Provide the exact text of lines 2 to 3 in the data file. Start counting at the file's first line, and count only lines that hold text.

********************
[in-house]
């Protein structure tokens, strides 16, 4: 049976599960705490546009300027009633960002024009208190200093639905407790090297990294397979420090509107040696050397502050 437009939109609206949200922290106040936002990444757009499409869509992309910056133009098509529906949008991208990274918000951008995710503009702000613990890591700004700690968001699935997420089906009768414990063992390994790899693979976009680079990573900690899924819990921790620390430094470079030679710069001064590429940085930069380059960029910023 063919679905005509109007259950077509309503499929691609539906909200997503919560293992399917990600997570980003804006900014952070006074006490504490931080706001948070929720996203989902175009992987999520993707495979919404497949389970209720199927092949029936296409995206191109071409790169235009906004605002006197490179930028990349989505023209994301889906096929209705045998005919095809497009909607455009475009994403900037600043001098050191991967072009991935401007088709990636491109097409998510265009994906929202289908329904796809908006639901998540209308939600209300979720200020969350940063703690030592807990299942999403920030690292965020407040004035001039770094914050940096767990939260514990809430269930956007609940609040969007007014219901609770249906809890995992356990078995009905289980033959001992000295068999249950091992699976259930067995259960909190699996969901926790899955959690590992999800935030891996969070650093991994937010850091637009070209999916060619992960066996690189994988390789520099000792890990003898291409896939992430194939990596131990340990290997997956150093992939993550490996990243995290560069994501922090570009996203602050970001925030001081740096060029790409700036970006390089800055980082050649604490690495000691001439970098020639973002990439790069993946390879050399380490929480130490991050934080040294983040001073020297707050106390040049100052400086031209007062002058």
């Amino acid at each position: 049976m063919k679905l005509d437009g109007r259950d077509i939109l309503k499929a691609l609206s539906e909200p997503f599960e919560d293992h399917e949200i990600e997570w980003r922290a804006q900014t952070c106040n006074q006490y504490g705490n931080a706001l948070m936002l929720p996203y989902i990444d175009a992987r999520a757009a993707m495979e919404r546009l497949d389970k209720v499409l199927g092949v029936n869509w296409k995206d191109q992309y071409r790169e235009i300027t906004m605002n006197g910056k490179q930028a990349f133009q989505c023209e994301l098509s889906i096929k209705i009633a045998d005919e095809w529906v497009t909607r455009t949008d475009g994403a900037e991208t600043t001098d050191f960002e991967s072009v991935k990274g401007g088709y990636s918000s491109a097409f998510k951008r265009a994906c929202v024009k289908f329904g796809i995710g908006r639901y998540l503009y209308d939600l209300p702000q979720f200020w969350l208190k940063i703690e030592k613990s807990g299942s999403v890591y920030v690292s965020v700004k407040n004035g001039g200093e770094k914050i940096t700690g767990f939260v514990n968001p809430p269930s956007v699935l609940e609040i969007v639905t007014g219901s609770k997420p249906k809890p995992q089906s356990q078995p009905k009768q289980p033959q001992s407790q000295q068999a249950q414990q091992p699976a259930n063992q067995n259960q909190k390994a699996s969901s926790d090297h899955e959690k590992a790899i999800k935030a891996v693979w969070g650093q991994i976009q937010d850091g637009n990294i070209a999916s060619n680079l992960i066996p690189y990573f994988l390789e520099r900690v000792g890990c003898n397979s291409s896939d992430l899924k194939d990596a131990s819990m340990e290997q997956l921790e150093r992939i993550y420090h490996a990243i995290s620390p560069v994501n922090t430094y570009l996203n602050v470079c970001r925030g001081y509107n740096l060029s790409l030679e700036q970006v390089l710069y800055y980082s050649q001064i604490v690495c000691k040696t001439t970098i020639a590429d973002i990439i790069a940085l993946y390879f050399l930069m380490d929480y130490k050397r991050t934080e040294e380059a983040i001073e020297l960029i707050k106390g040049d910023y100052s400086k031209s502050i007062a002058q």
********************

């Protein structure tokens, strides 16, 4: 049976599960705490546009300027009633960002024009208190200093639905407790090297990294397979420090509107040696050397502050 437009939109609206949200922290106040936002990444757009499409869509992309910056133009098509529906949008991208990274918000951008995710503009702000613990890591700004700690968001699935997420089906009768414990063992390994790899693979976009680079990573900690899924819990921790620390430094470079030679710069001064590429940085930069380059960029910023 063919679905005509109007259950077509309503499929691609539906909200997503919560293992399917990600997570980003804006900014952070006074006490504490931080706001948070929720996203989902175009992987999520993707495979919404497949389970209720199927092949029936296409995206191109071409790169235009906004605002006197490179930028990349989505023209994301889906096929209705045998005919095809497009909607455009475009994403900037600043001098050191991967072009991935401007088709990636491109097409998510265009994906929202289908329904796809908006639901998540209308939600209300979720200020969350940063703690030592807990299942999403920030690292965020407040004035001039770094914050940096767990939260514990809430269930956007609940609040969007007014219901609770249906809890995992356990078995009905289980033959001992000295068999249950091992699976259930067995259960909190699996969901926790899955959690590992999800935030891996969070650093991994937010850091637009070209999916060619992960066996690189994988390789520099000792890990003898291409896939992430194939990596131990340990290997997956150093992939993550490996990243995290560069994501922090570009996203602050970001925030001081740096060029790409700036970006390089800055980082050649604490690495000691001439970098020639973002990439790069993946390879050399380490929480130490991050934080040294983040001073020297707050106390040049100052400086031209007062002058």
């Amino acid at each position: 049976m063919k679905l005509d437009g109007r259950d077509i939109l309503k499929a691609l609206s539906e909200p997503f599960e919560d293992h399917e949200i990600e997570w980003r922290a804006q900014t952070c106040n006074q006490y504490g705490n931080a706001l948070m936002l929720p996203y989902i990444d175009a992987r999520a757009a993707m495979e919404r546009l497949d389970k209720v499409l199927g092949v029936n869509w296409k995206d191109q992309y071409r790169e235009i300027t906004m605002n006197g910056k490179q930028a990349f133009q989505c023209e994301l098509s889906i096929k209705i009633a045998d005919e095809w529906v497009t909607r455009t949008d475009g994403a900037e991208t600043t001098d050191f960002e991967s072009v991935k990274g401007g088709y990636s918000s491109a097409f998510k951008r265009a994906c929202v024009k289908f329904g796809i995710g908006r639901y998540l503009y209308d939600l209300p702000q979720f200020w969350l208190k940063i703690e030592k613990s807990g299942s999403v890591y920030v690292s965020v700004k407040n004035g001039g200093e770094k914050i940096t700690g767990f939260v514990n968001p809430p269930s956007v699935l609940e609040i969007v639905t007014g219901s609770k997420p249906k809890p995992q089906s356990q078995p009905k009768q289980p033959q001992s407790q000295q068999a249950q414990q091992p699976a259930n063992q067995n259960q909190k390994a699996s969901s926790d090297h899955e959690k590992a790899i999800k935030a891996v693979w969070g650093q991994i976009q937010d850091g637009n990294i070209a999916s060619n680079l992960i066996p690189y990573f994988l390789e520099r900690v000792g890990c003898n397979s291409s896939d992430l899924k194939d990596a131990s819990m340990e290997q997956l921790e150093r992939i993550y420090h490996a990243i995290s620390p560069v994501n922090t430094y570009l996203n602050v470079c970001r925030g001081y509107n740096l060029s790409l030679e700036q970006v390089l710069y800055y980082s050649q001064i604490v690495c000691k040696t001439t970098i020639a590429d973002i990439i790069a940085l993946y390879f050399l930069m380490d929480y130490k050397r991050t934080e040294e380059a983040i001073e020297l960029i707050k106390g040049d910023y100052s400086k031209s502050i007062a002058q």